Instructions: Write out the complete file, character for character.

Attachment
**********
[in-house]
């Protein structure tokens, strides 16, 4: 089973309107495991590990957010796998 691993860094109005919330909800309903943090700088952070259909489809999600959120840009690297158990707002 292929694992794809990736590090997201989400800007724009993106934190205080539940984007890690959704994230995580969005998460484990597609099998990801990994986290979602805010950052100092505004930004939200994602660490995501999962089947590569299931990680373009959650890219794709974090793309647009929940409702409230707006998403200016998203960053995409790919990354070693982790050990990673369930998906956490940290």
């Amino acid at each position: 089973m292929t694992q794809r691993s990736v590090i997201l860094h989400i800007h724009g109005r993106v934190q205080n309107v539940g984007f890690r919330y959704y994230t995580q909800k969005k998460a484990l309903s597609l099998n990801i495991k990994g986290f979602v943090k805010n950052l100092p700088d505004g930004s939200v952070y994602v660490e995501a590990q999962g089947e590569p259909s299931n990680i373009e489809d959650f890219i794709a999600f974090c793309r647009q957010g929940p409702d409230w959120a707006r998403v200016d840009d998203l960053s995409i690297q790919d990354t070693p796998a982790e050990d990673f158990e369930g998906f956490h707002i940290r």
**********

[in-house]
């Protein structure tokens, strides 16, 4: 089973309107495991590990957010796998 691993860094109005919330909800309903943090700088952070259909489809999600959120840009690297158990707002 292929694992794809990736590090997201989400800007724009993106934190205080539940984007890690959704994230995580969005998460484990597609099998990801990994986290979602805010950052100092505004930004939200994602660490995501999962089947590569299931990680373009959650890219794709974090793309647009929940409702409230707006998403200016998203960053995409790919990354070693982790050990990673369930998906956490940290």
């Amino acid at each position: 089973m292929t694992q794809r691993s990736v590090i997201l860094h989400i800007h724009g109005r993106v934190q205080n309107v539940g984007f890690r919330y959704y994230t995580q909800k969005k998460a484990l309903s597609l099998n990801i495991k990994g986290f979602v943090k805010n950052l100092p700088d505004g930004s939200v952070y994602v660490e995501a590990q999962g089947e590569p259909s299931n990680i373009e489809d959650f890219i794709a999600f974090c793309r647009q957010g929940p409702d409230w959120a707006r998403v200016d840009d998203l960053s995409i690297q790919d990354t070693p796998a982790e050990d990673f158990e369930g998906f956490h707002i940290r």